Why do we wait (in lines)?

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Scotty Olin, 22, waits in his tent for the opening of Harry Potter And the Deathly Hallows, part 2.

By Travis Mayfield

There is a bizarre, contradictory duality of thought people in this country are able to maintain about waiting in lines.
 
On one hand, as Americans we’ll go through all kinds of background screening and willingly allow the government to peer into the darkest corners of our lives in order to become a “trusted traveler” and spend three minutes less getting through the TSA security line at airports.
 
We will shun all human contact at the grocery store, giving up even a simple ‘hello’ in order to ring ourselves up in the faster checkout line using a robot.
 
Hands down, we will pay significantly more money at any number of theme parks for the ‘privilege’ of cutting in front of other schlubs to get on the merry-go-round three times in a row.
 
Don’t tell me you don’t revel at the chance to do each and every one of these things. Because I know, no matter what you say, you do.
 
Yet, at the exact same time, as a people we are continually adding to this national (and oddly patriotic) myth of the glory of line waiting.

We will literally wait hours, days, even weeks or months in a line to buy the latest iProduct. 
 
A beloved kid’s toy or book being ruined by some Hollywood hack on the big screen? Heck yes, PLEASE let me camp out for a fortnight on the cold and wet sidewalk for a chance to see it at 12:01 a.m. the morning it is released (despite the fact that your friends saw it at a corporate moral event for free the day before).
 
Or a sale? Maybe not even an actual sale, but the cult-of-hope that there is SUPPOSED to be a sale after Thanksgiving, on wedding dresses or on a new color of Glassy Baby (seriously folks, these are fancy candle holders and they do not bestow everlasting life).
 
Worse than all of that, however, we celebrate these line experiences. We plan in advance for them. We collect all our friends. We dress up for them (it is unclear how you can even physically put 3D glasses on over a giant head-engulfing plastic Optimus Prime mask?).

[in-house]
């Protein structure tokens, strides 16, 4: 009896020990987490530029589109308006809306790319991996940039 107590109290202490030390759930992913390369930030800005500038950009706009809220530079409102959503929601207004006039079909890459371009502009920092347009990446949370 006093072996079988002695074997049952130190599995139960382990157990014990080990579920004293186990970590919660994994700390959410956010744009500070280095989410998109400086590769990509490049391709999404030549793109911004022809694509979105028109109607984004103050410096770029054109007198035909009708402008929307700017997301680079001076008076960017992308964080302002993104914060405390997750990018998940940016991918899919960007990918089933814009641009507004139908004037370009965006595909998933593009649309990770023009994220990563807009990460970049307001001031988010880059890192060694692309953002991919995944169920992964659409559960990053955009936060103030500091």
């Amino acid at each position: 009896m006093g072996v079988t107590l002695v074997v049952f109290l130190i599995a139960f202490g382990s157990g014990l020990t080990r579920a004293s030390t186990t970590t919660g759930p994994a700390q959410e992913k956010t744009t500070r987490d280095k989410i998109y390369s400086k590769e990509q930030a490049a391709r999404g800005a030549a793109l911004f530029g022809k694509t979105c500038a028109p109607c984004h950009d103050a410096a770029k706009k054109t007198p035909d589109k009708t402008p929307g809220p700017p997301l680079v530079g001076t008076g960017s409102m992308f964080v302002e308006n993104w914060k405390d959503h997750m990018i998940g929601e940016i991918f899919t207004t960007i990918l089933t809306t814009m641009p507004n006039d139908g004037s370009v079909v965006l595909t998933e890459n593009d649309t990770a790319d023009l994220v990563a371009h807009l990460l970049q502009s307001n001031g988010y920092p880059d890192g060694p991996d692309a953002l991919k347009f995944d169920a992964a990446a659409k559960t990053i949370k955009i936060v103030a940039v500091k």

And then after it is all over we brag about them.
 
“Oh man, remember when we waited in front of Cinerama for the entire decade of the 90’s for Phantom Menace and then it sucked?”
 
“I slept in a urine soaked gutter outside the Shaftsbury Theatre 17 times to see the original London cast of RENT from the front row 17 times!!”
 
But why do we do this? What has lead us to worship at the alter of the ‘church-of-the-line’ so faithfully?
 
Do we lack physical human interaction so much in our daily lives that our DNA acts as a magnet for any collection of other beings with similar DNA standing still in proximity to each other for a significant period of time?
 
Did we wait in lines (and enjoy/hate it) before the telegraph? 
 
Before the telephone?
 
Before email?
 
And if not, what does that say about our future?
 
Facebook? Twitter? Google+? Microsoft (oh wait…never mind)?
 
I’m not complaining about ‘all those new-fangled gadgets, I’m just trying to understand how all of this happened without anyone really noticing
 
By the way, I have my own line-waiting-war-stories (see above RENT reference) and yet there is one more piece to this insane puzzle that I must take some responsibility for, and that is the media obsession with lines.
 
So clearly YOU like to wait in lines. Still *I* as a reporter love nothing more than covering you waiting in said lines. I’ll put you on TV on the radio and online. I’ll revel in THAT experience. I’ll grant you your 5-minutes-of-fame for your crazy line-waiting. 
 
Truthfully, what does that say about me?
 
I’m really not sure. But if I don’t stop writing I’ll start asking about why *you* will read/view/listen to stories about the lines you aren’t waiting in. This in turn compelling me to cover even more line waiting, thus spurring that national myth of the glory of line waiting we’ve already discussed and the questions of human interaction and lack of physical contact and on and on and on until I close my eyes and cease to exist.
 
However, before I turn off my laptop I must offer one final question.
 
Will there be a line to get into Heaven? And if not will it still seem as cool?

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